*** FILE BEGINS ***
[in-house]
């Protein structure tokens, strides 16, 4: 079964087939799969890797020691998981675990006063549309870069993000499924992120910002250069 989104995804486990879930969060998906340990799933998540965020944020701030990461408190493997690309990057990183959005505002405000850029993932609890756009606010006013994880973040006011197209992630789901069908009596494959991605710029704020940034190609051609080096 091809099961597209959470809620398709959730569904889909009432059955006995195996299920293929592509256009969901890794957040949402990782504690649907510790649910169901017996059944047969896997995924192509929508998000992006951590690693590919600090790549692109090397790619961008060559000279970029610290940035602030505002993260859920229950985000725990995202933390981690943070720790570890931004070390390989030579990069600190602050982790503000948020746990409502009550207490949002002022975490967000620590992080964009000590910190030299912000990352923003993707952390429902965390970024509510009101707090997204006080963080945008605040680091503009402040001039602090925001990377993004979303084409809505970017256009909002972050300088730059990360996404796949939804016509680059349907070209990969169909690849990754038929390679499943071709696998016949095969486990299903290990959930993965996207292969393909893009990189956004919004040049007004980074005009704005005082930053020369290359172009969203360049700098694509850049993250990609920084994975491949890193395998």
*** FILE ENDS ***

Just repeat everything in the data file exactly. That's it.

[in-house]
């Protein structure tokens, strides 16, 4: 079964087939799969890797020691998981675990006063549309870069993000499924992120910002250069 989104995804486990879930969060998906340990799933998540965020944020701030990461408190493997690309990057990183959005505002405000850029993932609890756009606010006013994880973040006011197209992630789901069908009596494959991605710029704020940034190609051609080096 091809099961597209959470809620398709959730569904889909009432059955006995195996299920293929592509256009969901890794957040949402990782504690649907510790649910169901017996059944047969896997995924192509929508998000992006951590690693590919600090790549692109090397790619961008060559000279970029610290940035602030505002993260859920229950985000725990995202933390981690943070720790570890931004070390390989030579990069600190602050982790503000948020746990409502009550207490949002002022975490967000620590992080964009000590910190030299912000990352923003993707952390429902965390970024509510009101707090997204006080963080945008605040680091503009402040001039602090925001990377993004979303084409809505970017256009909002972050300088730059990360996404796949939804016509680059349907070209990969169909690849990754038929390679499943071709696998016949095969486990299903290990959930993965996207292969393909893009990189956004919004040049007004980074005009704005005082930053020369290359172009969203360049700098694509850049993250990609920084994975491949890193395998």